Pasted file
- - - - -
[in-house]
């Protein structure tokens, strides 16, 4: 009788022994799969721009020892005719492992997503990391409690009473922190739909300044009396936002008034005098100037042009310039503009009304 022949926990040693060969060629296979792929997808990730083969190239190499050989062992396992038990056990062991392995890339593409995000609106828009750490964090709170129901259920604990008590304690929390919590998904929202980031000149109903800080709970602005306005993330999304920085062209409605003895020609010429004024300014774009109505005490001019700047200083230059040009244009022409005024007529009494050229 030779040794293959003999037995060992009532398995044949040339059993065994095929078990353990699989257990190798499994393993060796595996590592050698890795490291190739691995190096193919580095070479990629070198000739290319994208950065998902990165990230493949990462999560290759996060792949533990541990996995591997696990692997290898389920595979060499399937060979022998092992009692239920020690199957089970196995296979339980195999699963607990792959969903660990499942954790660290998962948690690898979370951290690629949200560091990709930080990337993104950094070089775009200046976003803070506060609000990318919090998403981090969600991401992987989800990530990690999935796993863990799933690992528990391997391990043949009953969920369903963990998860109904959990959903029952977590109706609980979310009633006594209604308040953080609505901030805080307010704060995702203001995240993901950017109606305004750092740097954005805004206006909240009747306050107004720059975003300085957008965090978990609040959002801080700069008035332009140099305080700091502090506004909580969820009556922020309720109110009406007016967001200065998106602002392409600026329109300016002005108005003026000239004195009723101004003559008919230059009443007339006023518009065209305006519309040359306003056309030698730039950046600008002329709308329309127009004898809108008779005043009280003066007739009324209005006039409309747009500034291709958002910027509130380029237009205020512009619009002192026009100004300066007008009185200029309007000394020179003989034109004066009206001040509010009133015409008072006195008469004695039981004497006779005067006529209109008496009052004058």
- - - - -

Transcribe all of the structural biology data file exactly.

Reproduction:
[in-house]
């Protein structure tokens, strides 16, 4: 009788022994799969721009020892005719492992997503990391409690009473922190739909300044009396936002008034005098100037042009310039503009009304 022949926990040693060969060629296979792929997808990730083969190239190499050989062992396992038990056990062991392995890339593409995000609106828009750490964090709170129901259920604990008590304690929390919590998904929202980031000149109903800080709970602005306005993330999304920085062209409605003895020609010429004024300014774009109505005490001019700047200083230059040009244009022409005024007529009494050229 030779040794293959003999037995060992009532398995044949040339059993065994095929078990353990699989257990190798499994393993060796595996590592050698890795490291190739691995190096193919580095070479990629070198000739290319994208950065998902990165990230493949990462999560290759996060792949533990541990996995591997696990692997290898389920595979060499399937060979022998092992009692239920020690199957089970196995296979339980195999699963607990792959969903660990499942954790660290998962948690690898979370951290690629949200560091990709930080990337993104950094070089775009200046976003803070506060609000990318919090998403981090969600991401992987989800990530990690999935796993863990799933690992528990391997391990043949009953969920369903963990998860109904959990959903029952977590109706609980979310009633006594209604308040953080609505901030805080307010704060995702203001995240993901950017109606305004750092740097954005805004206006909240009747306050107004720059975003300085957008965090978990609040959002801080700069008035332009140099305080700091502090506004909580969820009556922020309720109110009406007016967001200065998106602002392409600026329109300016002005108005003026000239004195009723101004003559008919230059009443007339006023518009065209305006519309040359306003056309030698730039950046600008002329709308329309127009004898809108008779005043009280003066007739009324209005006039409309747009500034291709958002910027509130380029237009205020512009619009002192026009100004300066007008009185200029309007000394020179003989034109004066009206001040509010009133015409008072006195008469004695039981004497006779005067006529209109008496009052004058």